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Setting the Stage


Martin Van Buren (1782-1862), the eighth president of the United States, was called the "Sly Fox" and the "Little Magician" because he was a clever and beguiling politician, proficient at manipulation, persuasion, party organization, and compromise. His political career spanned three decades.

Early 19th-century politics was characterized by boisterous personalities, opposing interest groups, and ill-defined political parties. In the 1824 presidential election, all four candidates claimed the Democratic-Republicans as their party. Van Buren, then a U.S. senator, believed it was time for the renewal of the two-party system. By the 1828 election, Andrew Jackson, supported by Van Buren, was running under what would soon be called the Democratic party. The opposing party was known as the National Republicans.

Van Buren was a friend, trusted adviser, and vice president to Andrew Jackson during the latter’s second term in office (1833-37). When he became president in 1837, Van Buren’s own administration continued the policies of the new Democratic party established under “Old Hickory.” The principles espoused by the young party, which Van Buren helped form, included states’ rights, limited powers of federal government, and strict constitutional construction. The opposing party, the Whigs (formerly the National Republicans), were united by their disdain for Jacksonian policy and their approval of active government programs.

As soon as Van Buren took office, he faced a serious financial panic and depression. True to Jacksonian laissez-faire philosophy, Van Buren called for the creation of an independent treasury system that would separate the federal government from the banking system. The Independent Treasury Bill, passed in 1840, had no real impact on the economy, however. Furthermore, it alienated many of Van Buren’s fellow Democrats.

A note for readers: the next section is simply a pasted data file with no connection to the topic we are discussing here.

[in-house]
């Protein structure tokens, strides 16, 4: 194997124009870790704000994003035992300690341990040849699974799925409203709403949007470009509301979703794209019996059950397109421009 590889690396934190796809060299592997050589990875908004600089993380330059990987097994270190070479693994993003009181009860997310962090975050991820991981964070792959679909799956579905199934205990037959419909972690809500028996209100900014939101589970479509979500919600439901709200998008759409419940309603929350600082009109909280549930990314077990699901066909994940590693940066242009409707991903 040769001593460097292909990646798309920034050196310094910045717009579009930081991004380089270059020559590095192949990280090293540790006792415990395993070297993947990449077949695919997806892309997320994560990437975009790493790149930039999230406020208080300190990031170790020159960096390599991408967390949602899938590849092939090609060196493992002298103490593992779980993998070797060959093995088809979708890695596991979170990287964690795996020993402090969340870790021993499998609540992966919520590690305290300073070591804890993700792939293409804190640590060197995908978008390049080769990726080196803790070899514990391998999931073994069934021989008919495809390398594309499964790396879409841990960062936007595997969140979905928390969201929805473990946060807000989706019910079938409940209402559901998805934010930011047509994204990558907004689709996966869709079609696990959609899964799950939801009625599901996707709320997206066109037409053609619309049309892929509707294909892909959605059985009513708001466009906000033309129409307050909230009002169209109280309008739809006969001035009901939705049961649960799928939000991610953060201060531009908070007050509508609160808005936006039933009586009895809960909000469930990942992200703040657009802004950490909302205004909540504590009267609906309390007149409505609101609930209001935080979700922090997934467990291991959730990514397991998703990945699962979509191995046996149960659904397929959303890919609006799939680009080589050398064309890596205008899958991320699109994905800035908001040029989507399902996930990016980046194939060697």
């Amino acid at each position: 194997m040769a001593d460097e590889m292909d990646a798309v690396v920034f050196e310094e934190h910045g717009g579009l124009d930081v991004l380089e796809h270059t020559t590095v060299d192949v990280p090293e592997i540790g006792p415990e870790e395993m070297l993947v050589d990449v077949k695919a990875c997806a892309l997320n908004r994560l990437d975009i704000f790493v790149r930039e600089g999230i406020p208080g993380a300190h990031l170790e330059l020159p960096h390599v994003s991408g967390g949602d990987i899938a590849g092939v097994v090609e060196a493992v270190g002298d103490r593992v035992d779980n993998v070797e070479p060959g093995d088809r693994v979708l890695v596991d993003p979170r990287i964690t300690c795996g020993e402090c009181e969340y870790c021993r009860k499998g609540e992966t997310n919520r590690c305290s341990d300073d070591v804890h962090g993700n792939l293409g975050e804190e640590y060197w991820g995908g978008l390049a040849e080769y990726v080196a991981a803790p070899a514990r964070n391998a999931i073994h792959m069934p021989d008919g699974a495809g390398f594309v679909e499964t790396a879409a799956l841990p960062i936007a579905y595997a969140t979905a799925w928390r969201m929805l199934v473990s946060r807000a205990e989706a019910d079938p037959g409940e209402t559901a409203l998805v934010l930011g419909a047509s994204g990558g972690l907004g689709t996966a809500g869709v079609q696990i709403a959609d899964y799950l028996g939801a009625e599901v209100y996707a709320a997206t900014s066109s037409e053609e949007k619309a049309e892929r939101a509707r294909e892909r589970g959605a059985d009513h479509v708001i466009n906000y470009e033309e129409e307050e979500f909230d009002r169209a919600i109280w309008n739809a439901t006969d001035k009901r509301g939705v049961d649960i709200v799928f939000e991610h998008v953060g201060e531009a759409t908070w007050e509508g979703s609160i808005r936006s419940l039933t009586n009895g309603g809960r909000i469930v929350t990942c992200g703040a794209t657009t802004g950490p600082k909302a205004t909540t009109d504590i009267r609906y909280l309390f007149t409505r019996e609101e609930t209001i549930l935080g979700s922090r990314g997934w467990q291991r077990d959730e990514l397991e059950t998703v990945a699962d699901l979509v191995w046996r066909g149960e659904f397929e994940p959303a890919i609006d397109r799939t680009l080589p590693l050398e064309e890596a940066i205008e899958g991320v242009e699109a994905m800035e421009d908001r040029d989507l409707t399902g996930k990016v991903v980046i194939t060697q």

In the 1840 election, Van Buren ran against the Whig candidate, William Henry Harrison, hero of the Battle of Tippecanoe. Rather than establishing a strong political platform, the Whigs ran a “hurrah” campaign in which they used symbolism and slogans to rally the people behind Harrison and against Van Buren. The image of Harrison in a log cabin sipping cider convinced voters that he was a man of the people. By contrast, the Whigs depicted Van Buren as an aristocrat living in high style in the White House while people were suffering from the depression. The enthusiasm for “Tippecanoe and Tyler Too,” coupled with the country’s severe economic crisis, made it impossible for Van Buren to win a second term.

 

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